Although I ate up the first two sections of the book, I was, naturally, in something of a hurry to get to the part about OOB. Reading Susie’s account of each incident, from the founding of the magazine to its change in ownership, I kept receiving little shocks of recognition with every turned page. If this was a comic book, light bulbs would be hanging over my head, popping off in every panel, so faithful is Susie to what happened, at least as I remember it. For those who weren’t  close to the scene, I direct you to the book. It’s a helluva story; maybe someday I’ll have enough distance to write more about it myself.

Big Sex ends on a positive note – the day that Susie and Jon and baby Aretha move to Santa Cruz to begin family life anew. That too I remembered….then I eagerly turned the page…and was confronted with a page headlined “NOTES.” I could not believe I’d reached the end! And more than 15 long years ago!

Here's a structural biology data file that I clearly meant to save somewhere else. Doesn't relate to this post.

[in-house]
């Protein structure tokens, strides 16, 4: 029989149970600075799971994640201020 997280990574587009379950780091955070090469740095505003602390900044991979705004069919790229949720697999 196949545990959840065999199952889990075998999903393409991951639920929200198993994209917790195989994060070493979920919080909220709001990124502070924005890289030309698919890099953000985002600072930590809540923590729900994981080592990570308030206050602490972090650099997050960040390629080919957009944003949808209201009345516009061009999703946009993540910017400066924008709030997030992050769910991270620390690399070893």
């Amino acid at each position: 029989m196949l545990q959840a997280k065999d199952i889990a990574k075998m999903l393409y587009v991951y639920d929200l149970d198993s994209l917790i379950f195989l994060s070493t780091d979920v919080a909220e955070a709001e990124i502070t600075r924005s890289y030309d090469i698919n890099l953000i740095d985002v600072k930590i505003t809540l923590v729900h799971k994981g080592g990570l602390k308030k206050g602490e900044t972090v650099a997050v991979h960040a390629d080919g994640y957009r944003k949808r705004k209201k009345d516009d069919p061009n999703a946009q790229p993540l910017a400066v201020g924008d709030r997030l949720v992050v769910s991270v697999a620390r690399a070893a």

Now,  I have been waiting since the day Aretha popped out of Susie’s belly to see what kind of American girl/child/woman Susie Bright’s daughter would become. As a mother who feels that I fucked up the sex education along with everything else, I was dying to see how Susie did with the hardest job on the planet. Unfortunately, a veil descended and I didn’t find out.

Susie has a right to put in or leave out whatever she wants from her memoir – but as a reader, and as her friend, (and as an editor) I wanted more. I especially want to know what happened in the years since the time of this book’s ending. I want to know about her mothering: how did being raised in an atmosphere of, or at least lip service to, sexual freedom affect Aretha and her attitudes? What about their relationship? My daughter is still angry about some of my sexual openness; what’s the story with Susie’s? More than most people, I understand the delicacy of the mother-daughter relationship, as well as the desire not to violate a child’s privacy – but surely some of Susie’s story can be told without inflicting damage. This is not just idle curiosity, either: I honestly believe that Susie has something important to contribute to  this other area of female experience that’s been historically shrouded in darkness.